We learn that Mary, who will anoint Jesus for burial, is the sister of Martha and their brother is Lazarus. We also find that there is a close personal tie as Lazarus is called “the one whom you love”. When Jesus finds out about the illness of Lazarus, he continues two more days and then begins the journey to Bethany. Lazarus is dead and Jesus finds Mary and Martha grieving with many Jews from Jerusalem. Jesus asks Martha to believe and she does, they roll away the stone from the tomb and Jesus calls Lazarus. He comes out walking. Seeing this, many Jews believe Jesus is the Christ, the Son of God. But, on hearing the news, the Pharisees, the Sanhedrin and high priest set themselves to kill Jesus not knowing they are fulfilling God’s prophetic word.
The One Whom You Love is Sick
There is in John 11:1-3 a close personal relationship between Lazarus and Jesus and “Only now do we learn that Lazarus is the brother of Mary and Martha. The family appears in John for the first time, but cf. Lk. 10:38ff. That John can identify Mary to his readers by alluding to the episode in which she poured perfume on the Lord and wiped his feet with her hair, even before he narrates that event (12:1–8), presupposes that he thinks his readers have already heard of it.1
As Jesus gets this news of Lazarus condition, he says in
John 11:4 (LEB) And when he* heard it, Jesus said, “This sickness is not to death, but for the glory of God, in order that the Son of God may be glorified through it.”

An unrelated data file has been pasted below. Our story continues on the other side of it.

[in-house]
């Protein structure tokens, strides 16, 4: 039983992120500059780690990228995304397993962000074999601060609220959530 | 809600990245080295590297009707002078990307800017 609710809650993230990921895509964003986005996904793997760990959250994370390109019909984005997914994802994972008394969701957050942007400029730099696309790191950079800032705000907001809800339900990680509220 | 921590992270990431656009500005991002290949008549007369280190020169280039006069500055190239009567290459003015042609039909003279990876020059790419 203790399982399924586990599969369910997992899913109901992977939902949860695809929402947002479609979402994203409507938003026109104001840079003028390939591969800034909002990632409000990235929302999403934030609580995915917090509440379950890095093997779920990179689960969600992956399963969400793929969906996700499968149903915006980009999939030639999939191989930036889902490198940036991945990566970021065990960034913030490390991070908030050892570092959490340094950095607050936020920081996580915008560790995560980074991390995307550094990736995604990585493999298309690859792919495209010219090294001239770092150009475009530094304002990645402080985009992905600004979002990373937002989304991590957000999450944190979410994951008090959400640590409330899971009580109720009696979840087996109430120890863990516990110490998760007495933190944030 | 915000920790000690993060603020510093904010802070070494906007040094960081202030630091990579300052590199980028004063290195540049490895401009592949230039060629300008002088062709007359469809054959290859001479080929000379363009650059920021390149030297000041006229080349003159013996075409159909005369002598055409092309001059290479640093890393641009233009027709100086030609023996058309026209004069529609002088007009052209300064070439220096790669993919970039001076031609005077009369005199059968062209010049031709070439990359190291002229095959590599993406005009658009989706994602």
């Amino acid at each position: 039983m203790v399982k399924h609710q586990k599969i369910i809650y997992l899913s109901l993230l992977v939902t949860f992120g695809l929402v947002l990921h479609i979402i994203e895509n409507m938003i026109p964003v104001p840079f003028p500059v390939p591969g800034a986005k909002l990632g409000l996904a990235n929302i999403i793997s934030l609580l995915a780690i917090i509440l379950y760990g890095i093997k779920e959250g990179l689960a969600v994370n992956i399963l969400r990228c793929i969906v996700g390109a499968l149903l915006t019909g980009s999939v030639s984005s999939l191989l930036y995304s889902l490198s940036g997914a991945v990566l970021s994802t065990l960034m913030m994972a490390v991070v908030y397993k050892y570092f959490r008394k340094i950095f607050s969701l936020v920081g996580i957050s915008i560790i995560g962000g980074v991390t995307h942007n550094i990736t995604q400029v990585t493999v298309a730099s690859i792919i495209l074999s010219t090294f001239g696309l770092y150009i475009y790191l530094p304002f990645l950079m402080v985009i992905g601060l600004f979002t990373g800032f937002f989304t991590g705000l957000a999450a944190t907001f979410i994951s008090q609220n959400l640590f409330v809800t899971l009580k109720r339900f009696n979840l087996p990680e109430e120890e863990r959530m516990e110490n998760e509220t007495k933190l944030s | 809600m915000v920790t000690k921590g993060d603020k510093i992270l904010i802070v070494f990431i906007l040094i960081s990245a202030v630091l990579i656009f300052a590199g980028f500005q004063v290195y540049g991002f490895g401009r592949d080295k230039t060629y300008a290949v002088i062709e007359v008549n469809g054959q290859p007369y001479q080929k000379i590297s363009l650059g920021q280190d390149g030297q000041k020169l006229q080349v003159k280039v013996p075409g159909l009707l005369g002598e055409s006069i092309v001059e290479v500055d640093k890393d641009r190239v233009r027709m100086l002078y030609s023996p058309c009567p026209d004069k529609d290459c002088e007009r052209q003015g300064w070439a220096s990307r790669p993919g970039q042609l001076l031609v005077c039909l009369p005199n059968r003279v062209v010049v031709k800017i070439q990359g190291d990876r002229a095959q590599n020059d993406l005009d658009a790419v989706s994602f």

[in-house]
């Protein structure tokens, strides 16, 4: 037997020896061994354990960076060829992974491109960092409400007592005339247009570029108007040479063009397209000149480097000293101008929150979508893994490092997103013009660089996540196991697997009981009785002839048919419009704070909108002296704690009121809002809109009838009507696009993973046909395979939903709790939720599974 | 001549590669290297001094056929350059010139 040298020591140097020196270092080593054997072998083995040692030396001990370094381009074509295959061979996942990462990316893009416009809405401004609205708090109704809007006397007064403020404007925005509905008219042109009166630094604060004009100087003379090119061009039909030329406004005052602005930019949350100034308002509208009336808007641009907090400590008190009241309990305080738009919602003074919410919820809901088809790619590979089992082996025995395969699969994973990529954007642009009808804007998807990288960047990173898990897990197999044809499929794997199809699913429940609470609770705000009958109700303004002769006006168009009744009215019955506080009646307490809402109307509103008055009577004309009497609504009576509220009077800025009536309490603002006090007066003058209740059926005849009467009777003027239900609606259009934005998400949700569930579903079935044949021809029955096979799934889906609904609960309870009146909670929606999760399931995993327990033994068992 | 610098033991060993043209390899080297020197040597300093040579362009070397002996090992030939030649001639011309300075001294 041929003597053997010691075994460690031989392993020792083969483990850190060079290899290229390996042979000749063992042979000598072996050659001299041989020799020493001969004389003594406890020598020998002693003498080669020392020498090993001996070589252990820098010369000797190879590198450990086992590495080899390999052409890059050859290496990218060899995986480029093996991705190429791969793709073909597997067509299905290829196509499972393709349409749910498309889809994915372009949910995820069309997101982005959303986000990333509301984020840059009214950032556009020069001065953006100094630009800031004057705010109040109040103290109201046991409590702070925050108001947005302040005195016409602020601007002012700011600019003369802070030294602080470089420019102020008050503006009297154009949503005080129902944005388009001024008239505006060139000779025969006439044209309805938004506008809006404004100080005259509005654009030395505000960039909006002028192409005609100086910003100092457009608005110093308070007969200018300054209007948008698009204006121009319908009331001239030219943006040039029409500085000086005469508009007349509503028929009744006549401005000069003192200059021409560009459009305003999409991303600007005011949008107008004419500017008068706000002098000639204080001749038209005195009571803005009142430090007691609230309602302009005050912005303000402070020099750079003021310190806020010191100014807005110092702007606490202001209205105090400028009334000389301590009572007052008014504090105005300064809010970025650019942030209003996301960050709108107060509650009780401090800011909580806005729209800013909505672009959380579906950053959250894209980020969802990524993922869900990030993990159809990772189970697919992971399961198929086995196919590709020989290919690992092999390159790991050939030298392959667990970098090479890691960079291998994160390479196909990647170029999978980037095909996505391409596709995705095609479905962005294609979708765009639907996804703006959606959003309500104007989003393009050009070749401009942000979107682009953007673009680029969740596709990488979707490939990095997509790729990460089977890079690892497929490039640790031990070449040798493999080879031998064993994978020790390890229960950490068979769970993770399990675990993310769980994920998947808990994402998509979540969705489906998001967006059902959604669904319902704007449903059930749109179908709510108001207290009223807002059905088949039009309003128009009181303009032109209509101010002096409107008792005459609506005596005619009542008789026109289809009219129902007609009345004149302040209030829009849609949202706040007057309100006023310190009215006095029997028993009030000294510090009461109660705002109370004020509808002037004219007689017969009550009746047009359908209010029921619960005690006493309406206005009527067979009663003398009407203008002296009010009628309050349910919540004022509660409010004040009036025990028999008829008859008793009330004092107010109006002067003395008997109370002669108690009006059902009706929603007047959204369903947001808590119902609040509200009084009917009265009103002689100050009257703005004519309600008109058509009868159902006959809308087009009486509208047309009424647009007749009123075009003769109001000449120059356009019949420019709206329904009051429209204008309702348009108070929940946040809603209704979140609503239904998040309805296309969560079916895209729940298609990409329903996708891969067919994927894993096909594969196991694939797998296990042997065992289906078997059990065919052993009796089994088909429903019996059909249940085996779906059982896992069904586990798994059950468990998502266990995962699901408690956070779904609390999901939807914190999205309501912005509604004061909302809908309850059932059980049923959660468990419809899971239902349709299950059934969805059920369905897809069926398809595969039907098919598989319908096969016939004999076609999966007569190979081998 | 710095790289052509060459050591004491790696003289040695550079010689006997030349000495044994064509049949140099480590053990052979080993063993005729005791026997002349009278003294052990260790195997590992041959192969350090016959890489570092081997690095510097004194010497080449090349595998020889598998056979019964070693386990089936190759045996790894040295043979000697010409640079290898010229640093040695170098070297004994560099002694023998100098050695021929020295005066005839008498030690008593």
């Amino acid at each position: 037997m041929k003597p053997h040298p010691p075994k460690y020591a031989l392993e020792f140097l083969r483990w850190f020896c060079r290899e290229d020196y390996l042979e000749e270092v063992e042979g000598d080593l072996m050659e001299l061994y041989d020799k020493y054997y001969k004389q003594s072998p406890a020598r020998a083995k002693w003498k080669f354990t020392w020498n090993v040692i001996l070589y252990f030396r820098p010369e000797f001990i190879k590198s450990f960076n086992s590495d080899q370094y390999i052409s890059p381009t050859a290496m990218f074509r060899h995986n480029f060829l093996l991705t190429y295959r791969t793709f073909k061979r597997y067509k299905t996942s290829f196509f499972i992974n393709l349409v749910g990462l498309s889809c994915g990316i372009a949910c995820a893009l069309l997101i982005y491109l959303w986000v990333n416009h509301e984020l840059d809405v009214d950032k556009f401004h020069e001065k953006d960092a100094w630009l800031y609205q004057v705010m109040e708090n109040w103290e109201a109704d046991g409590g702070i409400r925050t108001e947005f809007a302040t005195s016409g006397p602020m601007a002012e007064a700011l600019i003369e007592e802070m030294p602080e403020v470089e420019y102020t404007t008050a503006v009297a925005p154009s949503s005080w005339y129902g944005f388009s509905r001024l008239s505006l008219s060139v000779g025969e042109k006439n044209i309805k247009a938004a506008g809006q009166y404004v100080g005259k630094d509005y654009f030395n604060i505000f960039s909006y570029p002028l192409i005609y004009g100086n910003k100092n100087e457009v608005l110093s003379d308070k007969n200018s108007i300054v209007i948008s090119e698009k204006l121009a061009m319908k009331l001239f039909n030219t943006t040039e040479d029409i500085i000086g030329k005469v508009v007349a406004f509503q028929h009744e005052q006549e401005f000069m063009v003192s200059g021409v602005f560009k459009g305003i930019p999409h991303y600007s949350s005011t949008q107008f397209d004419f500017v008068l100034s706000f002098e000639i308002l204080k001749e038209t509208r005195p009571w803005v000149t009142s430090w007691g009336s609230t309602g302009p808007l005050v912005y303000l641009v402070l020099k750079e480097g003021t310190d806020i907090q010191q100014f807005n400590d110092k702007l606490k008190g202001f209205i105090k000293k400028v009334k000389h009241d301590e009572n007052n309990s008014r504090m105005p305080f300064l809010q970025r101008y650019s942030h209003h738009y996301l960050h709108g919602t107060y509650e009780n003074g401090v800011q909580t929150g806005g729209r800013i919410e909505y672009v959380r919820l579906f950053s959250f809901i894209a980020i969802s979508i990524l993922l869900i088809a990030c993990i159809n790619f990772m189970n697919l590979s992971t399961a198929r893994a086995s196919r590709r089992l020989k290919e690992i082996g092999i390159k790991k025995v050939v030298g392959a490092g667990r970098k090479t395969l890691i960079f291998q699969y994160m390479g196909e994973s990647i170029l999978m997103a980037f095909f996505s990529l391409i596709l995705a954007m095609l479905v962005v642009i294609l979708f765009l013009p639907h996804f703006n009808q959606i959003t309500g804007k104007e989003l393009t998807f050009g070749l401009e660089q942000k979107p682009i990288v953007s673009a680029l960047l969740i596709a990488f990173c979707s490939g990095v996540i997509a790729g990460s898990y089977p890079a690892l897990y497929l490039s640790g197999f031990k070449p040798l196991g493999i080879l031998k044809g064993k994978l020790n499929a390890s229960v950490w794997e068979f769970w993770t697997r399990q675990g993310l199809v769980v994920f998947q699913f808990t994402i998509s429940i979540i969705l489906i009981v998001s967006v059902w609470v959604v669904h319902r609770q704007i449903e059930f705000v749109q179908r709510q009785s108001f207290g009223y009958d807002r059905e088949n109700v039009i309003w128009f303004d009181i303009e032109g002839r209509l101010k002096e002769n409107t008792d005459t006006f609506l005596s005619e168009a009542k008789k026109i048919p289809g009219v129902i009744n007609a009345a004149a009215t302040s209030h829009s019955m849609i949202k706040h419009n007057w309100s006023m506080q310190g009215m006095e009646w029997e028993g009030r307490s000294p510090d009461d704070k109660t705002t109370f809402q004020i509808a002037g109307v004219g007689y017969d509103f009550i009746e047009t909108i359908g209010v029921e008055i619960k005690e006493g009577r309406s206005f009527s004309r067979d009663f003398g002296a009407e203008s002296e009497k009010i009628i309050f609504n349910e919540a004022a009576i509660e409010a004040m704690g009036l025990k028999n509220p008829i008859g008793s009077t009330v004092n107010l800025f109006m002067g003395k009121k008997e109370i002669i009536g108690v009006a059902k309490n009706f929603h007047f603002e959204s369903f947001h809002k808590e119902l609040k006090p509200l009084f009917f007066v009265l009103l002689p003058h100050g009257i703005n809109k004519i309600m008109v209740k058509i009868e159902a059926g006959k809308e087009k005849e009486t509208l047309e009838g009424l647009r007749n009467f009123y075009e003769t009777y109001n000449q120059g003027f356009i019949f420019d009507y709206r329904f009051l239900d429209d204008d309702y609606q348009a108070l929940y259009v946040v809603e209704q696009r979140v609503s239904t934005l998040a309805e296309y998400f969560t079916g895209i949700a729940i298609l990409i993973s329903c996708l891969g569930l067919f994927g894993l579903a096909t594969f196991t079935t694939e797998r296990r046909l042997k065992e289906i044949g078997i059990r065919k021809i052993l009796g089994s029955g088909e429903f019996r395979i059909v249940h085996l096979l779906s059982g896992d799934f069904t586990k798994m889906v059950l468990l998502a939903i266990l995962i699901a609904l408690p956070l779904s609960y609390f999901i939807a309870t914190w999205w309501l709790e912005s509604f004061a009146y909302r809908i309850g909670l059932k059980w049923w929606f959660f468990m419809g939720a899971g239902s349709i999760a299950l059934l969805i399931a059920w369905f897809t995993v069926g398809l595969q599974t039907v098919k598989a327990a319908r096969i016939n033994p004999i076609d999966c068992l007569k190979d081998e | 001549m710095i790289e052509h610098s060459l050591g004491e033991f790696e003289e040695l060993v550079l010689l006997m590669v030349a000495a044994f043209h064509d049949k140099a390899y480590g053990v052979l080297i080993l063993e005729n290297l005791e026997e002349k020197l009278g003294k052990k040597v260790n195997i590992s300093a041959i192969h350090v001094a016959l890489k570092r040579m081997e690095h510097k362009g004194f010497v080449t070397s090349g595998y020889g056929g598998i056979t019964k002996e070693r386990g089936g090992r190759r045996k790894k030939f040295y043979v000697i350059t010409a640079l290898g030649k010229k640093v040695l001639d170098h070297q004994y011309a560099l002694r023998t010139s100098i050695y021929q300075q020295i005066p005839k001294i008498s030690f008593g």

Jesus didn’t change his course, he, in John 11:6 “remained in the place where he was two days”. This doesn’t make sense, why would he do that? If Jesus loved them as it says in John 11:5 wouldn’t he go immediately? Jesus often healed people in the synagogue, or in the crowd. He healed those that came to him as in
Matthew 15:30 (LEB) And large crowds came to him, having with them the mute, blind, lame, crippled, and many others, and they put them down at his feet, and he healed them.
And this isn’t the only reference, and God’s healing power continued through Acts, “30 great. ch. 4:23, 24; 11:4, 5; 14:35, 36. Ps. 103:3. Is. 35:5, 6. Mar. 1:32–34; 6:54–56. Lu. 6:17–19; 7:21, 22. Ac. 2:22; 5:15, 16; 19:11, 12.”2
He also though, went on request to heal people as in
Matthew 8:7 “I will come and heal him”.
And other references are also found, “7 I will. ch. 9:18, 19. Mar. 5:23, 24. Lu. 7:6”.3
But in Matthew 8:8 we see an extension of Jesus healing power, “only say the word and my slave will be healed”. Here, “All that is needed is for Jesus to say the word, where the expression is something like “speak with a word”—the word is the instrument “with” which the servant will be healed”.4
Jesus didn’t need to go anywhere to accomplish this healing of Lazarus.
So That You May Believe
Whatever Jesus was doing was important to him and when it was finished, in
John 11:7 (LEB) Then after this he said to the disciples, “Let us go to Judea again.”
Whatever the reason for the delay, John “always shows us Jesus taking action entirely on his own initiative and not on the persuasion of anyone else”.5
When in John 11:8 the disciples react in fear that the Jews might kill Jesus, Jesus responds in John 11:9-10 “Are there not twelve hours in a day?” meaning that there is work to be done. And then he tells them in John 11:11-15 that “Lazarus has died … so that you may believe, let us go to him”.
Lord, If You Had Been Here
It had taken time for the news of Lazarus illness and the families request to get to Jesus. Jesus himself delayed two days. And, it took some time to get to Bethany it could easily have been four days, “if Jesus, after two days’ further stay in Perea, set out on the day following for Bethany, some ten hours’ journey, that would make out the four days; the first and last being incomplete [MEYER]”.6